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BOOK REVIEW:

Under the big black sun : California art 1974-1981

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Call Number: 
709.794 U555

Starting in 2011 and going through the middle of 2012, Southern California cultural institutions have joined together thematically to celebrate the birth of the Los Angeles art scene from 1945-1980. Pacific Standard Time, the name of this unprecedented undertaking that is funded by The Getty, celebrates the multiplicity of artists and works created during this fertile period; the diversity covered by more than 60 cultural institutions includes such topics as ceramics, racial identity, feminism, photography, local history, design and architecture. A sampling of the shows includes the upcoming swimming pool photography at the Palm Springs Art Museum, Otis College’s show on feminist art, the Museum of Latin American Art’s coverage of Mexican modernism and the Hammer Museum’s survey of African American artists. A majority of these shows also include a corresponding well-researched and well-designed catalogue.

The Museum of Contemporary Art’s catalogue for Under the Big Black Sun documents the art created between the time of Richard Nixon's resignation and Ronald Reagan's election to the Presidency. On the national level, the disillusionment with the Vietnam War and the Civil Rights Movement created cynicism and malaise in the American public. Locally, this is the time period of Proposition 13, the growth of the military and aerospace industries, and the flourishing of art schools. The title of the book refers to the seminal Los Angeles punk band X’s album of the same name and implies the dystopic period where new groups of artists were finding voices and were able to express themselves in new media and new ways. The artists during this time period show diversity and pluralism in their works—in who was participating as artists, and in ideas—and also, frustration in reaction to this conflicted period. This pluralism allowed for women, minorities, disaffected punks and protesters to find an audience for their work.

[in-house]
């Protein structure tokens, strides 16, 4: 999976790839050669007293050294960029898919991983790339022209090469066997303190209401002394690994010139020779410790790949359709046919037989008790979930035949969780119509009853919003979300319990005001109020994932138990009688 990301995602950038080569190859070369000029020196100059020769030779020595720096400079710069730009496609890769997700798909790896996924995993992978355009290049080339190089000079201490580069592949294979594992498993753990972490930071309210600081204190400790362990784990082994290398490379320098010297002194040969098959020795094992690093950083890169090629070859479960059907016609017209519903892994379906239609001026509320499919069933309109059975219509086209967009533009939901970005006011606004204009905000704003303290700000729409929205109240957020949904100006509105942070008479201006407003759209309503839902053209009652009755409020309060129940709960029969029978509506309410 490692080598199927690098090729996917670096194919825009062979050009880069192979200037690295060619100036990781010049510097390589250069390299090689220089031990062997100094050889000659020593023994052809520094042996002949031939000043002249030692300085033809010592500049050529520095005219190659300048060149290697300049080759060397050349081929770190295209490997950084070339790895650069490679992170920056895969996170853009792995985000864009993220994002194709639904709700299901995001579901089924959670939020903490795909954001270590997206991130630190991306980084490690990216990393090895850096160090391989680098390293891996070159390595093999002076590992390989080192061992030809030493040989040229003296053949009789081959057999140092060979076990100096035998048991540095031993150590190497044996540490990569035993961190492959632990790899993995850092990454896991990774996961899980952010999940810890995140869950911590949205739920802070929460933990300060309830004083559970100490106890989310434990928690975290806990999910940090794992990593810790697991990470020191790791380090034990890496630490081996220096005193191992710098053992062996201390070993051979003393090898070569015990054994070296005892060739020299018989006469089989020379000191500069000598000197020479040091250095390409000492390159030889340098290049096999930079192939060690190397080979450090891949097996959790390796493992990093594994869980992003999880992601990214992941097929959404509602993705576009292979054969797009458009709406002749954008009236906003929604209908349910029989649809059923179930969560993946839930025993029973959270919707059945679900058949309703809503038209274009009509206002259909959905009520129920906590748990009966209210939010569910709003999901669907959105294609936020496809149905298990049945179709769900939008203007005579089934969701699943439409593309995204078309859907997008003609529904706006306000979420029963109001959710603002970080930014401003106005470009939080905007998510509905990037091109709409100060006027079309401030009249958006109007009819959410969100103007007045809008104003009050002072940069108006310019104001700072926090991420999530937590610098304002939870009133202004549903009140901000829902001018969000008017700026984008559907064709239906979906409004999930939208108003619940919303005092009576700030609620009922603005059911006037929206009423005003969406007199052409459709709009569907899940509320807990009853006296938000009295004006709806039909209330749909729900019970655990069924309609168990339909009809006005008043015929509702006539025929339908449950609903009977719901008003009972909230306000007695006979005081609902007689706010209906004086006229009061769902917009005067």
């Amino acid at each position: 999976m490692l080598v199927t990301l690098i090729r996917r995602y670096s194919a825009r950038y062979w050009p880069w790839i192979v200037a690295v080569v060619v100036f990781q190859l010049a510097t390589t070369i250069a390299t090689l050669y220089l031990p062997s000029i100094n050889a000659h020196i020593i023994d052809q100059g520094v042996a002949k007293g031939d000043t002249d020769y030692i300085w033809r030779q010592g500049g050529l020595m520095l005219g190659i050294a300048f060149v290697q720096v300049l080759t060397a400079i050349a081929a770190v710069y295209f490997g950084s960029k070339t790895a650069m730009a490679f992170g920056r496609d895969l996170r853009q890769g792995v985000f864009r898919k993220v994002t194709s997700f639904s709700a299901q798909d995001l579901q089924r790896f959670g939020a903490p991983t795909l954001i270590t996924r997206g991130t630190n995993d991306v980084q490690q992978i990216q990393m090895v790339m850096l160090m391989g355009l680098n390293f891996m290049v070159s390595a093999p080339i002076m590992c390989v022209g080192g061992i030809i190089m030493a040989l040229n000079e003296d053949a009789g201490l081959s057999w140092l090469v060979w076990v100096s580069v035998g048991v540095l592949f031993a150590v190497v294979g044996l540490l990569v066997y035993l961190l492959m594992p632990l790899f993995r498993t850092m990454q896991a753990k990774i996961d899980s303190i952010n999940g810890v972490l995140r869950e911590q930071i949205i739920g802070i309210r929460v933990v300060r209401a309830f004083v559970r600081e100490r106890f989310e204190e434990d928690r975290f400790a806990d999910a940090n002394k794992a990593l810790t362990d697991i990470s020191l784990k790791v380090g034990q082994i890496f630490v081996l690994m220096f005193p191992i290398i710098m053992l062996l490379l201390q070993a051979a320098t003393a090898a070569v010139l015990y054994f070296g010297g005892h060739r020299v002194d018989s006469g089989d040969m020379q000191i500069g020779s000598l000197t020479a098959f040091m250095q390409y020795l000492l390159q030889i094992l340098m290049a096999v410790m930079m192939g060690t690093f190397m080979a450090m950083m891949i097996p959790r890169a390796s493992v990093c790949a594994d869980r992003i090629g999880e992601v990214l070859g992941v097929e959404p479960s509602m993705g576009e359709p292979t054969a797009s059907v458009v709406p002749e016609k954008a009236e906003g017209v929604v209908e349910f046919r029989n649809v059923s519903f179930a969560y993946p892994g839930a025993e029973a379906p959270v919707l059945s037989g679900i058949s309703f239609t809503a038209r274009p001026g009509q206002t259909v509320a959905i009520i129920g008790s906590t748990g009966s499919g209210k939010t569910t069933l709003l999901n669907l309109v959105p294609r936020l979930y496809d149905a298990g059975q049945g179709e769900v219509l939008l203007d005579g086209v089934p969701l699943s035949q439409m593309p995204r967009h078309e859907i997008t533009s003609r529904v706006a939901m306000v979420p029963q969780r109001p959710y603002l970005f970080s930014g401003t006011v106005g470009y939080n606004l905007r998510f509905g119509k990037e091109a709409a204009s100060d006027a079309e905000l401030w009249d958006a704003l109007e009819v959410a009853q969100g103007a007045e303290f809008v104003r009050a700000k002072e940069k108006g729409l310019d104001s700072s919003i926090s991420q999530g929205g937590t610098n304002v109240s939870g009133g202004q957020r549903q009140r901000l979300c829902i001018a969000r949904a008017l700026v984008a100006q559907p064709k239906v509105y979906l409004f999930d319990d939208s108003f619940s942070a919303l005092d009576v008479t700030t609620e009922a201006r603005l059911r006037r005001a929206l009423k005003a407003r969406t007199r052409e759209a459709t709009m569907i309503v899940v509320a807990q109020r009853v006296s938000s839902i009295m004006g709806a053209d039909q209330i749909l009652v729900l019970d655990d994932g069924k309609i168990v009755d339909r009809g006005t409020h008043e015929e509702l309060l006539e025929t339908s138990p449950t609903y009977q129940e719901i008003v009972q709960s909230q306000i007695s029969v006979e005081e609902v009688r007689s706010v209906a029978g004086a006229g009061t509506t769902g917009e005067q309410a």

The beautifully designed book is divided into two parts—first, a series of essays documenting the Bay Area and Los Angeles area artists and art movements and then, plates documenting all the pieces in the show. For the curious, page 244 in the book contains a reproduction of Terry Schoonhoven’s 6’x20’ painting Downtown Los Angeles Underwater that shows the Central Library underwater, as if after a monumental earthquake.

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